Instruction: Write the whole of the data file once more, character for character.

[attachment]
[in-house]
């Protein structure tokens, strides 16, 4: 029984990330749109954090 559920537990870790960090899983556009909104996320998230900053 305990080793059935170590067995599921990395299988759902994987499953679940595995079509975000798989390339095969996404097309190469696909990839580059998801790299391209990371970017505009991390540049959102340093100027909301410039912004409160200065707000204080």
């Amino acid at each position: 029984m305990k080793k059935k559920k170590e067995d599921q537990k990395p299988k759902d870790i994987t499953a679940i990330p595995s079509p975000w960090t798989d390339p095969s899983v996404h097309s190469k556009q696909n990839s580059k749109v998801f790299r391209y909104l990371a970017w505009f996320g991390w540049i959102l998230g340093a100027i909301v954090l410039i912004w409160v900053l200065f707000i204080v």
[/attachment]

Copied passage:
[in-house]
């Protein structure tokens, strides 16, 4: 029984990330749109954090 559920537990870790960090899983556009909104996320998230900053 305990080793059935170590067995599921990395299988759902994987499953679940595995079509975000798989390339095969996404097309190469696909990839580059998801790299391209990371970017505009991390540049959102340093100027909301410039912004409160200065707000204080």
């Amino acid at each position: 029984m305990k080793k059935k559920k170590e067995d599921q537990k990395p299988k759902d870790i994987t499953a679940i990330p595995s079509p975000w960090t798989d390339p095969s899983v996404h097309s190469k556009q696909n990839s580059k749109v998801f790299r391209y909104l990371a970017w505009f996320g991390w540049i959102l998230g340093a100027i909301v954090l410039i912004w409160v900053l200065f707000i204080v």